In principle the PP is just an asset allocation plan, but it's hard to imagine anything better than this.
Yes. Every other allocation I've seen reflects a preconceived notion about how the future will unfold. The most common preconceived notion is that the stock market gains of 20th century USA can be extrapolated out indefinitely. I believe this to be an instance of recency bias. Sustained prosperity like that is extremely rare in human history.
The only thing I haven't understood yet: Where are the commodities and where is the real estate. Why aren't they in there?
Essentially, gold does what they do, but better for PP purposes. Gold's role is to protect against (hyper)inflation, and under inflation you want hard assets with a tangible value that isn't directly linked to the stock or bond markets.
Part of a commodity's value comes from its tangible hard asset nature, and part of it comes from its industrial utility as an input to production. An ideal commodity for the PP derives all its value from hard asset-ness and none from industrial utility, because industrial use means that a) the commodity's price is correlated to relevant stock prices, and b) producers are poised to ramp up production when prices rise, and consumers will make substitutions when prices fall, which dampens price movements.
Gold has practically no industrial use (all I can think of is jewelry, dental fillings, and wiring for satellites). Other commodities have substantial industrial uses. As akratic said Browne didn't consider real estate an "investment," it's either a consumption item or a capital expenditure in a business. Also real estate prices are tied to interest rates.
Browne's book "Inflation-Proofing Your Investments" ( http://www.amazon.com/Inflation-Proofing-Your-Investments-Permanent-Depression/dp/044690970X/ref=sr_1_1?ie=UTF8&qid=1312485354&sr=8-1 ) goes into this issue in some depth, including an analysis of why gold is superior to specific alternatives including silver and real estate.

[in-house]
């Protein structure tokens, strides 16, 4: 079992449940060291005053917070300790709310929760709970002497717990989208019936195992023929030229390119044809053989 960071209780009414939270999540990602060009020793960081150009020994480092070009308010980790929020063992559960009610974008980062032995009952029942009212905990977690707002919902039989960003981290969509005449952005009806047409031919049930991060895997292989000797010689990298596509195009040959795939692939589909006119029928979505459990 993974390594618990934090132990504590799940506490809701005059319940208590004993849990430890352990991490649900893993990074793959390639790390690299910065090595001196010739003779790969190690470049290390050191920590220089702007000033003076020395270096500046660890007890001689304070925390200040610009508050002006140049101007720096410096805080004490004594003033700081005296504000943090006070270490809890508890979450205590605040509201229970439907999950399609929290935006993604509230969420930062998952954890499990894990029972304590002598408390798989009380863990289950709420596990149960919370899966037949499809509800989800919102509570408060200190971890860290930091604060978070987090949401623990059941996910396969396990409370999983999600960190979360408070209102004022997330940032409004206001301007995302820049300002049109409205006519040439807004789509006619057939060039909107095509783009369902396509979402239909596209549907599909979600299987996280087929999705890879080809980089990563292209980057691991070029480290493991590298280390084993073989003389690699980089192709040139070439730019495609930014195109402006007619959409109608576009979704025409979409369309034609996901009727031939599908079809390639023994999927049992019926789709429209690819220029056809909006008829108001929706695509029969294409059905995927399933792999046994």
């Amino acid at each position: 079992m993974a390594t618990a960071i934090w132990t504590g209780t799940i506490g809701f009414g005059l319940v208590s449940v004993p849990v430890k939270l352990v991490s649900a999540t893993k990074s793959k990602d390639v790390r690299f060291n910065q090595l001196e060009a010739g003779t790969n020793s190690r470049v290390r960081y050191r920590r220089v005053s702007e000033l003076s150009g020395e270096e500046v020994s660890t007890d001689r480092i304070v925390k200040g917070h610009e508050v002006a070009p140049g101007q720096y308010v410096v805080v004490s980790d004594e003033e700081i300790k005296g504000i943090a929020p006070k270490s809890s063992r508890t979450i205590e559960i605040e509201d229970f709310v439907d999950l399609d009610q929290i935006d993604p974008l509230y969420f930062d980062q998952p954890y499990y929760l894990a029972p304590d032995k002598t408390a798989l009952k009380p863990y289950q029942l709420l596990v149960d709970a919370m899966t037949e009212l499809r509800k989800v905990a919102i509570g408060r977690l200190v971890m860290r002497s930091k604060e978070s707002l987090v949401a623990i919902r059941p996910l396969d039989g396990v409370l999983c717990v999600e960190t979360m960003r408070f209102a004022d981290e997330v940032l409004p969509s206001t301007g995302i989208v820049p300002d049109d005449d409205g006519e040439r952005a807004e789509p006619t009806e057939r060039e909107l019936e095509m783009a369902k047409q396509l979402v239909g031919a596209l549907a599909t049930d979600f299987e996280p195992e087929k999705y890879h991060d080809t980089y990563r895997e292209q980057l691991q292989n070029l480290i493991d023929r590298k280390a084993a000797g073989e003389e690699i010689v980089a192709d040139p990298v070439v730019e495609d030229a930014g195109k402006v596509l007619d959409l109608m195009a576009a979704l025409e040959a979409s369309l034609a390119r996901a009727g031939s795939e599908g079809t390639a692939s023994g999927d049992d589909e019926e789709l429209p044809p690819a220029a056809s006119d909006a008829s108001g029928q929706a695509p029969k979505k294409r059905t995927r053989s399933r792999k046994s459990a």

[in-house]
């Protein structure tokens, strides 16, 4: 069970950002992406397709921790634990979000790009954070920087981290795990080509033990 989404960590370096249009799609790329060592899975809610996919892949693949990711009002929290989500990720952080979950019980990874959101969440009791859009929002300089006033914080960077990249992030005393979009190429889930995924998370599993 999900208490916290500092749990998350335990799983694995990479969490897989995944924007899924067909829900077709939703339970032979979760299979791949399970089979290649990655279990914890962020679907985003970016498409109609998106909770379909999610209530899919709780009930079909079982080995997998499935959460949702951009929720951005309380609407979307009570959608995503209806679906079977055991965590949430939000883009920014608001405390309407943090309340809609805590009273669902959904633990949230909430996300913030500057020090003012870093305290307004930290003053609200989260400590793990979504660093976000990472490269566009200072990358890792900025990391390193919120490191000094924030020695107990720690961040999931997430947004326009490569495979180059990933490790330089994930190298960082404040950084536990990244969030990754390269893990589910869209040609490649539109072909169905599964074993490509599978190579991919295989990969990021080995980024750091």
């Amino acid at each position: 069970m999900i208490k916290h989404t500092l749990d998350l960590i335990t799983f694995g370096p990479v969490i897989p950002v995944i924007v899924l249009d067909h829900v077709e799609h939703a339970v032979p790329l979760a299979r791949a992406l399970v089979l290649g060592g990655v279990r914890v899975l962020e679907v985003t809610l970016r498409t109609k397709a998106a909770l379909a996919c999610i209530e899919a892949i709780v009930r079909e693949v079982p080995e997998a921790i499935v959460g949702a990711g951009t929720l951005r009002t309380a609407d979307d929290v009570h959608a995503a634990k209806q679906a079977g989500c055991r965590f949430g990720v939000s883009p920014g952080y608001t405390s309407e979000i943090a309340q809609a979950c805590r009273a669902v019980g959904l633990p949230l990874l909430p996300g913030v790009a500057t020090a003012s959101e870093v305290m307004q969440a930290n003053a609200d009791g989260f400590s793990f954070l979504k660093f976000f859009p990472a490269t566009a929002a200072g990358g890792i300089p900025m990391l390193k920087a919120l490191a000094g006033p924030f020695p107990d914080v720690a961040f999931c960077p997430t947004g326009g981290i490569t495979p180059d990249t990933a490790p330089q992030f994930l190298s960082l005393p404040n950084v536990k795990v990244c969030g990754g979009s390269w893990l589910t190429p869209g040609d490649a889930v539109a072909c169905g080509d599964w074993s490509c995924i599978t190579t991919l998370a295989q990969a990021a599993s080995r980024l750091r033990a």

It seems to me that those could be relevant in the notorious 5th case. The PP was construed in a world of US dominance and rising industrialism. I don't think we can count on either for the next 100 years.
Browne is careful about defining his terminology precisely. The PP is defined as an investment portfolio for growing monetary wealth conservatively. It takes a broader historical view than any other investing approach I know of, so there's a natural tendency to feature creep ( http://en.wikipedia.org/wiki/Feature_creep ) into the realm of doomsday preparedness. But the PP is only about investing money now to have more money later.
To the extent that a decline manifests itself as inflation, deflation, and recession, the PP should work. If money becomes useless the PP won't help you, but neither will index funds, the Dogs of the Dow, or any other security-based investment.
the reserve currency status of the USD is key to the cash position... Or maybe that only 1 economy is used.
There is some confusion on this point. Based on the references above, I believe that the important property is that all the securities (stocks, bonds, and cash) be bought from the same economy. The whole premise of the PP is that "the economy" is in one of four states. For it to function properly, the securities need to move relative to "the economy," for an identical definition of "the economy."
Most of Browne's writing was targeted at US investors, so "the economy" is implicitly defined as USA. However his advice for foreign investors was to define "the economy" as their home country, and buy domestic stocks/bonds/cash denominated in their native currency. IIRC this was asked and answered on the radio show. E.g. a German investor would use a German stock index, German bonds, and a cash account denominated in DM.
I've looked into defining "the economy" as the world and using global stocks/bonds/cash. My conclusion was that a global PP worked essentially the same as a domestic one, but with higher expenses and more complex tax accounting.